Ex-Tesla Employees Reveal the Worst Parts About Working for the Company
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Like many companies engaged in a highly competitive business, Tesla is not always an easy place to work. From long hours to the stress of working under CEO Elon Musk, a job at the electric-car maker can be demanding.
Nine former employees who worked at the company between 2008 and 2019 described their least favorite parts of their jobs to Business Insider, each asking for anonymity due to a fear of reprisal from Tesla.
Tesla did not respond to a request for comment on this story.
Here's what the former employees said.
The photos in this story do not depict the former Tesla employees Business Insider interviewed.
The "toxic" environment Elon Musk creates
"The worst part is the toxicity that Elon creates — unrealistic stretch targets without a realistic plan in order to achieve them," a former manager who worked directly with Musk said. "It's a culture in which, if you don't have a solution to a problem and you don't have that problem resolved within a few days or a week or two, you're gone. So it's better to keep your mouth shut."
Dealing with the company's growing pains
"The worst thing is just the growing pains of working with a newer company," a former salesperson who left the company in 2018 said. "It really does feel like a late-stage startup at sometimes.
"There's a million things that can go wrong from a car being manufactured and actually making it to the customer. So, that means we need a million smart and intelligent and capable people making sure that it's perfect everywhere, every step along the way. And it's difficult to make that happen in a young company, but ... there's a lot of really highly-motivated people who definitely go the extra mile."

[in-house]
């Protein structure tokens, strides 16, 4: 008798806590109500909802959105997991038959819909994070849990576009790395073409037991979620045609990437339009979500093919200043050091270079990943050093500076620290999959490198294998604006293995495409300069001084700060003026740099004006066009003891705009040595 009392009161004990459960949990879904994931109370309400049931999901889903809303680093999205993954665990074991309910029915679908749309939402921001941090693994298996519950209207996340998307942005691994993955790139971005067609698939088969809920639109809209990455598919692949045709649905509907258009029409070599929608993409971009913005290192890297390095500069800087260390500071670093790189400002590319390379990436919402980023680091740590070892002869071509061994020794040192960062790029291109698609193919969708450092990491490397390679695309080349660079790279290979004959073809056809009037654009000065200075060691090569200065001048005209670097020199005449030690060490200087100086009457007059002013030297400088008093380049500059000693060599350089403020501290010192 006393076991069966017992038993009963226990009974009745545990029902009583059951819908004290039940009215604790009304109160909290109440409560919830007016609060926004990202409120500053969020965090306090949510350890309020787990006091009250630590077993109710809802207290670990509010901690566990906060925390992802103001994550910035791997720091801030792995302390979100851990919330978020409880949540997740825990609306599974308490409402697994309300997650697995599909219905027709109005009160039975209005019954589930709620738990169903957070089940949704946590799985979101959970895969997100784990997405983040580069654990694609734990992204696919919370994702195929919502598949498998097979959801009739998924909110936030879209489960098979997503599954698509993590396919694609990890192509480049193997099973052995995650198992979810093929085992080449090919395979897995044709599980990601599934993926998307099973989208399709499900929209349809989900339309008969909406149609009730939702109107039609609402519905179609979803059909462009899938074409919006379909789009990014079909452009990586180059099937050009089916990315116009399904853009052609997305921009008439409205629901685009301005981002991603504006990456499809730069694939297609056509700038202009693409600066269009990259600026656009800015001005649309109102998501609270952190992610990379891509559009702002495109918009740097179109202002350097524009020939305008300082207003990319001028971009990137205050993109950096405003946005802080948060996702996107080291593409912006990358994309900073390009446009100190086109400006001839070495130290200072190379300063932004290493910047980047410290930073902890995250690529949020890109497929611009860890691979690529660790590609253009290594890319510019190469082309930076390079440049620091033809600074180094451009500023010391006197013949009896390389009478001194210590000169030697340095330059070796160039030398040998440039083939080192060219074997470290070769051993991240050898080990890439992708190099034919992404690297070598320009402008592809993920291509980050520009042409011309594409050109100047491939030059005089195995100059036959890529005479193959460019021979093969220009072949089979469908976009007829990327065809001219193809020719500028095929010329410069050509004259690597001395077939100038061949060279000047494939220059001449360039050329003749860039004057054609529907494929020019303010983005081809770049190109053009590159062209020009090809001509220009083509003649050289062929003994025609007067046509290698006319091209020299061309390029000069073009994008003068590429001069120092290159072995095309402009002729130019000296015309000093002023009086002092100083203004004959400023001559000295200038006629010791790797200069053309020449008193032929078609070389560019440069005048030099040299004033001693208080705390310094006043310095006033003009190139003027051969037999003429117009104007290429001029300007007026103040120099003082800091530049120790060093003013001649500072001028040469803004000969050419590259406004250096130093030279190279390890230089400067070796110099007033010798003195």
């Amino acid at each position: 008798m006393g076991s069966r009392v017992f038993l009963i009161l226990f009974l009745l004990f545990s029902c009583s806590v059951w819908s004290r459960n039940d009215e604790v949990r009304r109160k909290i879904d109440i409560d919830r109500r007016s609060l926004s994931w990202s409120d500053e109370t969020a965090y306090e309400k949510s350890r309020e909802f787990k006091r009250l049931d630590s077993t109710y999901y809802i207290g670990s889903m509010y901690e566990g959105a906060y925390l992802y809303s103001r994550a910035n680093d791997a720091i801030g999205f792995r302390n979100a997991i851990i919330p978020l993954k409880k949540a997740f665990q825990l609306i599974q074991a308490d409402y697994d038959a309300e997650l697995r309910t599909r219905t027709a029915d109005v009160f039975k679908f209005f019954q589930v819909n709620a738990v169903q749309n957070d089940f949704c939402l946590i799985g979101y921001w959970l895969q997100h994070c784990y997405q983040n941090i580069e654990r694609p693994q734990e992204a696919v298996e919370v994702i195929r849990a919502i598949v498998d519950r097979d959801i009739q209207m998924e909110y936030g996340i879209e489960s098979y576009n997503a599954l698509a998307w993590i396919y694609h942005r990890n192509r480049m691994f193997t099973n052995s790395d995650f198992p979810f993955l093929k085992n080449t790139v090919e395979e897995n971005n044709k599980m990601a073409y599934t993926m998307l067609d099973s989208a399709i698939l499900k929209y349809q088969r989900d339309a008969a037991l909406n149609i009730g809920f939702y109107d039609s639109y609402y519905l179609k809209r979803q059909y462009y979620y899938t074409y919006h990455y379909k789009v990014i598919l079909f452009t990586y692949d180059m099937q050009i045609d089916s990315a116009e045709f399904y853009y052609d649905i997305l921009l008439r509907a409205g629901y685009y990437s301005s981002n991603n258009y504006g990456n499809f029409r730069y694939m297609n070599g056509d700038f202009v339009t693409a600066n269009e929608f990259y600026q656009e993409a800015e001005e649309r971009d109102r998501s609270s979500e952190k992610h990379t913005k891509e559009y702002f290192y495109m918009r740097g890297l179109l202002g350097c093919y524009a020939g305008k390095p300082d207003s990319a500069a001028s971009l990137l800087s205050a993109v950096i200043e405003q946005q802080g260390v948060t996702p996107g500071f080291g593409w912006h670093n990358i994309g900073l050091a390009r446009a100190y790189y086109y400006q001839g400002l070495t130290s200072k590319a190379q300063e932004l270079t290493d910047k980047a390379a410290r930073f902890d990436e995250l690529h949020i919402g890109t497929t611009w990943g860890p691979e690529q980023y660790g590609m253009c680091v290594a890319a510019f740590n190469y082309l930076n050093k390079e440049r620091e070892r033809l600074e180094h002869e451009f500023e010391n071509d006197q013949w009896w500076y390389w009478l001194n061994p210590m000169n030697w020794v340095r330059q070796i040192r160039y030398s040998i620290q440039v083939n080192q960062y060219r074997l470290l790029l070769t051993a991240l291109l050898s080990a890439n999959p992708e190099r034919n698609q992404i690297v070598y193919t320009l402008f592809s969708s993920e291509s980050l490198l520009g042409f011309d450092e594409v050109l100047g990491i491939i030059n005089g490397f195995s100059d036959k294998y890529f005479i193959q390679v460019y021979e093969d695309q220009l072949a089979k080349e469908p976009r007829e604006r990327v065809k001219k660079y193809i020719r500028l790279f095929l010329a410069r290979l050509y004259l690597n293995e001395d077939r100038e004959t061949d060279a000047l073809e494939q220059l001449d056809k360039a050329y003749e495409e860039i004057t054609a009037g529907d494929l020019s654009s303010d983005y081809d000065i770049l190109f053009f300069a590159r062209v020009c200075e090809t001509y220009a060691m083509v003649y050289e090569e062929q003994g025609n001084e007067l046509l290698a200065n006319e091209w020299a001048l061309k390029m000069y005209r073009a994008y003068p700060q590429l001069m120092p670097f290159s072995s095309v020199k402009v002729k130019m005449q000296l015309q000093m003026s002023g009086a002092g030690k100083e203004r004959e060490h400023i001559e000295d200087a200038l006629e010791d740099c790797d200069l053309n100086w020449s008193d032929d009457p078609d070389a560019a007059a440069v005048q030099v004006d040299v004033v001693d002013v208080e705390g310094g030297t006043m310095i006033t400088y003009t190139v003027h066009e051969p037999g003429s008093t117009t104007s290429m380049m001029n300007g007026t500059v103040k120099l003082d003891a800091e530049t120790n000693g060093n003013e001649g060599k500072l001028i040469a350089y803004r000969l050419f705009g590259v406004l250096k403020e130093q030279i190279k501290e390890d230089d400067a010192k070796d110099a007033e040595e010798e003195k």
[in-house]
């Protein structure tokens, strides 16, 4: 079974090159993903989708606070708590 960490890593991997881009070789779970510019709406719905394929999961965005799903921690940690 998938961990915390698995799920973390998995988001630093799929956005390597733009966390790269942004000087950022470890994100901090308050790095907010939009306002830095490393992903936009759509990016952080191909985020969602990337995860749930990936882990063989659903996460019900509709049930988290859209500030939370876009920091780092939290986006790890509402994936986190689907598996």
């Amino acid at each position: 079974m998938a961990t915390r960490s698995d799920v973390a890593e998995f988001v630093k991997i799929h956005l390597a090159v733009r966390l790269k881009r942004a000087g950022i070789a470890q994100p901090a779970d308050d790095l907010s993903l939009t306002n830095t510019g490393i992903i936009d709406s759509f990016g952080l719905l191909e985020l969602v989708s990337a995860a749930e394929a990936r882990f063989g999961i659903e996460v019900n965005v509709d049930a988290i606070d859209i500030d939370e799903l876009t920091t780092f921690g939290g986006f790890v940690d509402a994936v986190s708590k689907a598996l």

The feeling that Tesla doesn't care about you
"The worst part was having a constant sense that your company does not care about you at all, that you simply do not matter," another former salesperson, who left the company in 2019, said.
The employee said they felt as if Tesla didn't give enough attention to its solar division. Tesla also cut the commissions it gave to salespeople during their time there, the employee said.
The long hours
A former production supervisor who left the company in 2019 said he almost got a divorce because he was spending so much time at work. He said working up to 70 hours per week was not unusual.
"I'm thankful I got fired, because I was working a lot and now my marriage is better," he said.
Another former production employee who worked for the company more than 10 years ago expressed a similar sentiment.
"I had two young kids at home and I wasn't seeing them growing up," he said.
How customers were treated
"I really didn't like the way they treated customers," a third former salesperson, who left the company in 2017, said.
"There were several times that I had customers have bad experiences and I had to escalate it up the chain and I would try to get the customer free service for like a year or two," he added. "And every time I did that, they'd give me a hard time. I'm like, 'Well, you guys are f----d up and I look bad.'"
A lack of job security
A former employee who left the company in 2019 said he didn't like how Tesla's stock price could fluctuate due to tweets from Musk or attention from the Securities and Exchange Commission.
Uncertainty about Tesla's future
A former delivery employee who left the company in 2019 said his least favorite part of his job was "being on eggshells and not knowing if we're gonna make it or not."
"You kind of have to work yourself into a false sense of hope," he said.